AR and VR making experiences last a lifetime

In July, Netflix and acclaimed television producer, Shonda Rhimes, announced a new partnership to develop VR and gaming content for the increasingly popular video streaming company. Since then, the business has been tight-lipped about future efforts, leading many to believe that an official VR release was imminent. On the other hand, Netflix appears to have debuted its own VR game on Oculus Quest devices a few months ago, and it’s free. This begs the question: what is the future of cash games?

Merging worlds

Eden Unearthed is a short but sweet interactive VR experience that has you piloting a futuristic motorcycle across a beautiful landscape inhabited by a race of easy-going robots. It’s available for free on the App Lab. The game’s mechanics are straightforward: players must navigate around various obstacles while collecting apples to use as biofuel to power their sweet ride. Your primary purpose is to travel as quickly and as far as possible. You’ll pass by several landmarks as you journey. Using your portable hologram gadget, you can discover more about this fascinating planet through a combination of 2D videos and narratives.

The game is based on the Netflix original show, Eden, which premiered at the end of May 2021. Eden tells the story of two robots, a thousand years after humans vanished from the planet. They discover a genuine human girl — previously lying-in stasis — during a regular assignment in the farmlands outside of Eden 3 and begin a journey to nurture her in secrecy.

As mentioned before, the game takes place on a planet devoid of people and run entirely by robots in the far future. You take control of a futuristic motorcycle and travel over a vast and ever-changing terrain, collecting apples for fuel and avoiding obstacles to achieve maximum speed without hitting anything.


Future directions for Netflix

It would appear this is a route Netflix is now keen to explore, especially since hiring former Facebook Vice President, Mike Verdu. Verdu joined Facebook Reality Labs in 2019, at a time when the VR and AR divisions’ manager lineup had undergone multiple changes. Verdu previously served as a Senior Vice President for Electronic Arts’ mobile division as well as Zynga, EA Los Angeles, and Atari. He worked on games like Command & Conquer 3: Tiberium Wars as a product lead. In addition, he managed games and applications on Facebook’s VR/AR platforms and occasionally provided updates on studio acquisitions, content sales performance, and other topics throughout his time there. Verdu would frequently appear on stage and, and more recently on-screen at Facebook’s Connect VR developer conferences, where he would unveil new games and publishing arrangements.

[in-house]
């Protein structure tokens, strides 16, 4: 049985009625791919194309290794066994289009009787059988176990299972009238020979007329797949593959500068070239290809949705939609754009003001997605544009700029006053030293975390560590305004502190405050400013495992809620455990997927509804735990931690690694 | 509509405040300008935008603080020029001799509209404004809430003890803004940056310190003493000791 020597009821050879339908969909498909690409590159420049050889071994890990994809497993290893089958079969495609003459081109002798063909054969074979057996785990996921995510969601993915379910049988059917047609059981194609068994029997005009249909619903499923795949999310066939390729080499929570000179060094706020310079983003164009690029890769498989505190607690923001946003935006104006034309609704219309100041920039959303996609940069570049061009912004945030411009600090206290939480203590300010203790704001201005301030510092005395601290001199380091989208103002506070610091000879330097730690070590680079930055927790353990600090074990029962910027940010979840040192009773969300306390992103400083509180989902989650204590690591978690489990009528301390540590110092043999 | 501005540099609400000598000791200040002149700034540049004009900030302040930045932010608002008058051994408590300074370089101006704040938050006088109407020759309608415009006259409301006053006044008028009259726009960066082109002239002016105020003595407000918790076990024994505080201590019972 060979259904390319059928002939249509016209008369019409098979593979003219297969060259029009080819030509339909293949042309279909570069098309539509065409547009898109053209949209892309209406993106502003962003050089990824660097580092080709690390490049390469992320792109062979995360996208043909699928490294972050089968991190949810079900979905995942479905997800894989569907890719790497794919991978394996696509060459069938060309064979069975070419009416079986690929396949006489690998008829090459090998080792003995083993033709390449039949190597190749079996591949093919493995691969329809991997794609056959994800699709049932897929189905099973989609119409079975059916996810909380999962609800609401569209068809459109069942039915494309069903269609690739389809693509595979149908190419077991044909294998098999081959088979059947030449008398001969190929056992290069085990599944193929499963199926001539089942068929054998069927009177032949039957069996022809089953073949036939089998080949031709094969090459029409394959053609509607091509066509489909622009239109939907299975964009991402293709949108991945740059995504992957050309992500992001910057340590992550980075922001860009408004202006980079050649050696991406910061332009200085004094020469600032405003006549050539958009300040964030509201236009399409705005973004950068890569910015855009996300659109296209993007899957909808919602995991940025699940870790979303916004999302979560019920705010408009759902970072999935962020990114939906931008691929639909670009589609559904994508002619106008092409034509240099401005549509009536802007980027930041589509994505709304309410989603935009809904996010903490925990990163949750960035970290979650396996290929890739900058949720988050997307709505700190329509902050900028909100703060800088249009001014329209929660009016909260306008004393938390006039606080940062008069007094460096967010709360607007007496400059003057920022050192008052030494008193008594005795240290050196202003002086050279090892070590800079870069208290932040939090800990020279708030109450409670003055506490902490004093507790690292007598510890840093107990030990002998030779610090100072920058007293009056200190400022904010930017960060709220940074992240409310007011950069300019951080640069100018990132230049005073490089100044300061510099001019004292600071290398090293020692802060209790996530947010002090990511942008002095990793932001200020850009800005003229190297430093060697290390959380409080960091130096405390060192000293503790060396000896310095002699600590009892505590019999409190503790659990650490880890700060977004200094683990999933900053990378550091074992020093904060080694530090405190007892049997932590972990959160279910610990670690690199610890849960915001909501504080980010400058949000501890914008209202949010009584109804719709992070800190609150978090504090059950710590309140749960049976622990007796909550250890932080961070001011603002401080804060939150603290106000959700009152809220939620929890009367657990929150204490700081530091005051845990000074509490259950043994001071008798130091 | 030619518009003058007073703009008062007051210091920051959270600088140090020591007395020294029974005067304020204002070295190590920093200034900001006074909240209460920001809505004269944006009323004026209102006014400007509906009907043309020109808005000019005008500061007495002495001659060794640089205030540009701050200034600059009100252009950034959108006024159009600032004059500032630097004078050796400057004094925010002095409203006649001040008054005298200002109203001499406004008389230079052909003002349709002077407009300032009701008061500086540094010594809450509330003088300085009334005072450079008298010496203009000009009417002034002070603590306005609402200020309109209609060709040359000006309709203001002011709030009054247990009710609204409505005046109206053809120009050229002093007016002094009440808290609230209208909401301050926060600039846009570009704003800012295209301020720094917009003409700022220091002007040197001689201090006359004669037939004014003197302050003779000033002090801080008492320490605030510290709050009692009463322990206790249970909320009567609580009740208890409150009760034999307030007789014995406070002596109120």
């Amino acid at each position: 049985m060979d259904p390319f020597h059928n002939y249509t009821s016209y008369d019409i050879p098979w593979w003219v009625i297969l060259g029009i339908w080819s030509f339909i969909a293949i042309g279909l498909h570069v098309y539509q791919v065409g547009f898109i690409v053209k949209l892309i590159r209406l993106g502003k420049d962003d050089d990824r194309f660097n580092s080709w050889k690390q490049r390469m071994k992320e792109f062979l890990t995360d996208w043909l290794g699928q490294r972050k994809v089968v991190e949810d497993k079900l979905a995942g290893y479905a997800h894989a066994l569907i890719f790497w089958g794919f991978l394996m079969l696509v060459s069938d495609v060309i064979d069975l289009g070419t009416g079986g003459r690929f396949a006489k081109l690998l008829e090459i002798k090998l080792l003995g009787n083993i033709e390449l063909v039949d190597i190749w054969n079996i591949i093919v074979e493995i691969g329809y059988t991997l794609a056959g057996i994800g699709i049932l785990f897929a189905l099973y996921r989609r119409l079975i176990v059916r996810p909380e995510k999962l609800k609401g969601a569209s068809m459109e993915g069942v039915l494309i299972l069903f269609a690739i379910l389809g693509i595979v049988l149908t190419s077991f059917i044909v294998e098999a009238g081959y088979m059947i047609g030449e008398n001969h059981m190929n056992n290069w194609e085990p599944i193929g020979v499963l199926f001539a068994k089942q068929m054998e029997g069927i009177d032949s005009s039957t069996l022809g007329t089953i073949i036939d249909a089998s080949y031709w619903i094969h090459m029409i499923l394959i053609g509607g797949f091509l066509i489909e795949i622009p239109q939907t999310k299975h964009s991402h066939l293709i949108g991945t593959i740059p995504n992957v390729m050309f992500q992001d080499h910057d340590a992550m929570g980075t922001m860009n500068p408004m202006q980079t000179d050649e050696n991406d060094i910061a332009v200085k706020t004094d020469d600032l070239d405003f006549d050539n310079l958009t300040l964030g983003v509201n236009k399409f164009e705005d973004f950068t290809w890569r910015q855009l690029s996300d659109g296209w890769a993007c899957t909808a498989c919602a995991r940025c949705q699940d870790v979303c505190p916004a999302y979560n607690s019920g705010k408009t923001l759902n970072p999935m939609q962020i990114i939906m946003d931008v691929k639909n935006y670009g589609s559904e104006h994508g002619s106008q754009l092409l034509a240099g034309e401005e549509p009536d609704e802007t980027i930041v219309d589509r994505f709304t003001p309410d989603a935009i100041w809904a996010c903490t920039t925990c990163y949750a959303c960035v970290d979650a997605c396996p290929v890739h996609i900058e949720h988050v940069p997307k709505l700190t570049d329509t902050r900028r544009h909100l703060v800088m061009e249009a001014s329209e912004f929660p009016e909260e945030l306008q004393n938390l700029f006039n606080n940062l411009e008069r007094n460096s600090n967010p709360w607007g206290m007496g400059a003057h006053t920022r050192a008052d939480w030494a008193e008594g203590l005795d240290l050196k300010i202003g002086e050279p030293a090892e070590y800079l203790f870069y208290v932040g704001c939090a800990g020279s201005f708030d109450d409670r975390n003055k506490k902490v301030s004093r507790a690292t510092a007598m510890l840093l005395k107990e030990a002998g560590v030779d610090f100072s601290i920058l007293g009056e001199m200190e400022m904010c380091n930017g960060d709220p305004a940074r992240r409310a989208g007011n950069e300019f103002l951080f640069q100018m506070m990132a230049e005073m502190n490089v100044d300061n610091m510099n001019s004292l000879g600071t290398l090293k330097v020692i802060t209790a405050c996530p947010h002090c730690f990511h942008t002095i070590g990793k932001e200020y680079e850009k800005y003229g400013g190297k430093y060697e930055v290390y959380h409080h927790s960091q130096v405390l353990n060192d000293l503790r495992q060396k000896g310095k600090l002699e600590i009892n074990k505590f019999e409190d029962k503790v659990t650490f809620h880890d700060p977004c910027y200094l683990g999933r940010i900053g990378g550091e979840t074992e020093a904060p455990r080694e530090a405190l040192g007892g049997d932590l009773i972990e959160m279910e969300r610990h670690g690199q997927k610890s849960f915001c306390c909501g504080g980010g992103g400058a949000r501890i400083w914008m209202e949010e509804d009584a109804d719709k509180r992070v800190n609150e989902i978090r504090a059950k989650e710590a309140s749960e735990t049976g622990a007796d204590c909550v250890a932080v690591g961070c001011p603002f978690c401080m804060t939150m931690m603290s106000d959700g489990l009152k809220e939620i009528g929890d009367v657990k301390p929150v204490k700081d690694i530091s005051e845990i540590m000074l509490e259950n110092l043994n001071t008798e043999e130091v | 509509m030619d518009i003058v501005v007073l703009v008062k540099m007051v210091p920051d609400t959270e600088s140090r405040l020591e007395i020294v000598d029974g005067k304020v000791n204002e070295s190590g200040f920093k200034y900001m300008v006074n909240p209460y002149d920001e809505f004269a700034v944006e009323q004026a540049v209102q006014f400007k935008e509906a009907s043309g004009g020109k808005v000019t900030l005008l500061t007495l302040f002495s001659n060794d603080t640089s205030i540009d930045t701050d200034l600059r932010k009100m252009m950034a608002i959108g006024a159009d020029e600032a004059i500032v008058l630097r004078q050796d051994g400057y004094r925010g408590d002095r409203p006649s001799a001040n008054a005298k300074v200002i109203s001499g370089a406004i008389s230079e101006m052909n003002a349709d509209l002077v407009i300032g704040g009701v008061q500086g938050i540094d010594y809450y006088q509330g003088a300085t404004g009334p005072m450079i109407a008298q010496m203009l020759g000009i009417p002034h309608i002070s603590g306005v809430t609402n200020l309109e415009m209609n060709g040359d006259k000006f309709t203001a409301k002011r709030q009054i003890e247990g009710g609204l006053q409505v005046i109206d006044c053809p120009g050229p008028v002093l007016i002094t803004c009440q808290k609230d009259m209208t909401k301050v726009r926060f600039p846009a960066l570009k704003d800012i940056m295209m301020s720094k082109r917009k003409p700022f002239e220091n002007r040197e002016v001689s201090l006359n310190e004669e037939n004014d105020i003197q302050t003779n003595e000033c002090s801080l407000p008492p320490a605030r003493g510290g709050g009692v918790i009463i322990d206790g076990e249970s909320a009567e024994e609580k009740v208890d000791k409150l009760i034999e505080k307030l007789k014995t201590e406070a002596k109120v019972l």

Verdu’s exit from Facebook for Netflix came at a particularly fascinating time. According to Bloomberg, Netflix is considering expanding into the video game sector, and Verdu has been hired to take on the challenge. Vice President of Game Development will be his new title at Netflix.

Around the same time, it was reported that Shonda Rhimes, the creator of Grey’s Anatomy, is expanding her work into VR entertainment for Netflix. After the original agreement with Rhimes’ Shondaland Media concluded in 2017, the two are continuing their content relationship.

Taking it a step further

Netflix has dabbled in virtual reality over the years and has an Oculus Quest app for its streaming service. In addition, companies like Disney and tools like Epic’s Unreal Engine have made significant progress in incorporating VR headsets into production workflows in recent years, allowing creators to scout their shots and see virtual sets more easily. Still, streaming services have hit a snag when it comes to the viewing experience for at-home viewers.

Headset weight, comfort, and battery constraints make binge-watching, which Netflix and other streaming services largely rely on, impossible. However, that might all change in the coming months and years, as more comfortable headsets become available and major platform firms like Netflix look to collaborate with streaming services to create new experiences that remove some of the constraints that have previously limited the experience. But for now, we will have to settle for watching Netflix with our VR headset using the app.

A truly immersive experience

Have you seen the Netflix-themed living room? You might have assumed that watching Netflix in VR would entail being put into a stretched-out, 180-degree version of your favorite show. Instead, Netflix provides opulence in this app. Furthermore, Netflix provides you with art. The television screen you’re watching Netflix on is around twelve feet tall, surrounded by exquisite stonework, and there’s a large three-paned window to your left that reveals the snow-capped mountains.

The Netflix virtual reality experience is more about traveling somewhere better than where you are right now than it is about being involved in the content. After just a few minutes in the Netflix app, you’ll swear you’re sitting in a beautiful cabin with vaulted ceilings. Netflix goes beyond what’s right in front of you, providing a truly immersive 360-degree experience. Take a look behind you. Take a look up. It’s one of the few apps we’ve seen that cover all the bases.